Is the "Subject" field of an e-mail an obvious example of "plain text" where no higher level protocol application is possible?

From: Karl Pentzlin <>
Date: Fri, 20 Jul 2012 17:41:00 +0200

Looking for an example of "plain text" which is obvious to anybody,
it seems to me that the "Subject" field of e-mails is a good example.
Common e-mail software lets you enter any text but gives you never
access to any higher-level protocol. Possibly you can select the font
in which the subject line is shown, but this is completely independent
of the font your subject line is shown at the recipient.
Thus, you transfer here plain text, and you can use exactly the
characters which either Unicode provides to you, or which are PUA
characters which you have agreed upon with the recipient before.

In fact, the de-facto-standard regulating the e-mail content (RFC 2822,
dated April 2001 , afaik)
defines the content of the "Subject" line as "unstructured" (p.25),
which means that is has to consist of US-ASCII characters, which in
turn can denote other (e.g. Unicode) characters by the application of
MIME protocols. Thus, the result is an unstructured character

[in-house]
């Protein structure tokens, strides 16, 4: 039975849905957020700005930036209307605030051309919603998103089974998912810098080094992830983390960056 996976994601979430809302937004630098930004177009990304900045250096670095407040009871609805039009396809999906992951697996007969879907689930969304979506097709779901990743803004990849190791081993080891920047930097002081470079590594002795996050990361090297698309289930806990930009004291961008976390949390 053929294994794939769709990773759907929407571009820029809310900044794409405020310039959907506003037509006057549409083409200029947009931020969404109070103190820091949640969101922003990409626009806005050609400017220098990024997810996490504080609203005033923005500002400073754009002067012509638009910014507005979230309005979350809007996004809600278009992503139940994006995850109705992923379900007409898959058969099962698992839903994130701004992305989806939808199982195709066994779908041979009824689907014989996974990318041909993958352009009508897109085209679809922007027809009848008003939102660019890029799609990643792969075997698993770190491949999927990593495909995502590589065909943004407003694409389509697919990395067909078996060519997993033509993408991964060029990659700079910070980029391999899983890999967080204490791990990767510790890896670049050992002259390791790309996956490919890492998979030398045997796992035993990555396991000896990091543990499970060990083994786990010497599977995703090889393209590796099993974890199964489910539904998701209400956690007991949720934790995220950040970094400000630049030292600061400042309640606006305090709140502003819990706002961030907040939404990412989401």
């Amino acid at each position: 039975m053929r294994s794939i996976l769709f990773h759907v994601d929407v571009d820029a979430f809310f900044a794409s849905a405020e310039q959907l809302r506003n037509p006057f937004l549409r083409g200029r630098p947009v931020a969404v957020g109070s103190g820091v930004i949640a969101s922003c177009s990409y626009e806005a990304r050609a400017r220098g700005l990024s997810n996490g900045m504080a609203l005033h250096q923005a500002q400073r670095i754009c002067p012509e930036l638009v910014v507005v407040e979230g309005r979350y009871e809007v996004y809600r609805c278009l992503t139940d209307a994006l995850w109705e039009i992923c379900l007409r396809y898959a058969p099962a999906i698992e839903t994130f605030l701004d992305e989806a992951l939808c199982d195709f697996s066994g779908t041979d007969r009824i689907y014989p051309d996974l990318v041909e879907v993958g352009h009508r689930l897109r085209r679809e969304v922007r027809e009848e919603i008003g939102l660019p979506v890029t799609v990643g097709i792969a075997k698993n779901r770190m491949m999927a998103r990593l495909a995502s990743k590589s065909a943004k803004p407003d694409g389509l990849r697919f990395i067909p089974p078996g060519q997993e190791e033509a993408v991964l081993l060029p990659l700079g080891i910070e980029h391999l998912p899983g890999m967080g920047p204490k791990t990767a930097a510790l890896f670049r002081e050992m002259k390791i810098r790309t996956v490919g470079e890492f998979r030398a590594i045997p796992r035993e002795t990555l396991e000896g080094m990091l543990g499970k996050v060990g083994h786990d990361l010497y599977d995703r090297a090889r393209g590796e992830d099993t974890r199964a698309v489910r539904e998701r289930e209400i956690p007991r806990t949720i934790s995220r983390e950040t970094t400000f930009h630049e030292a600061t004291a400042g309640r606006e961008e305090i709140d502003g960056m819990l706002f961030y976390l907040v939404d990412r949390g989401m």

There is e.g. no possibility to include superscripted/subscripted
characters in a "Subject" of an e-mail, unless these characters are
in fact included as superscript/subscript characters in Unicode

Thus, proving the necessity to include a character in the text of a
"Subject" line of an e-mail, is proving that the character has to be
available as a plain text character. If, additionally, the character
is used outside a closed group (which can be advised to use PUA
characters), then there is a valid argument to include such a
character in Unicode.

Is my assumption correct?

(I think of the SUBSCRIPT SOLIDUS proposed in WG2 N3980.
 It is in fact annoying that you cannot address DIN EN 13501
 requirements in an e-mail subject line written correctly,
 as Unicode, although being an industry standard, until now
 did not listen to an industry request at this special topic.)

- Karl
Received on Fri Jul 20 2012 - 10:49:57 CDT

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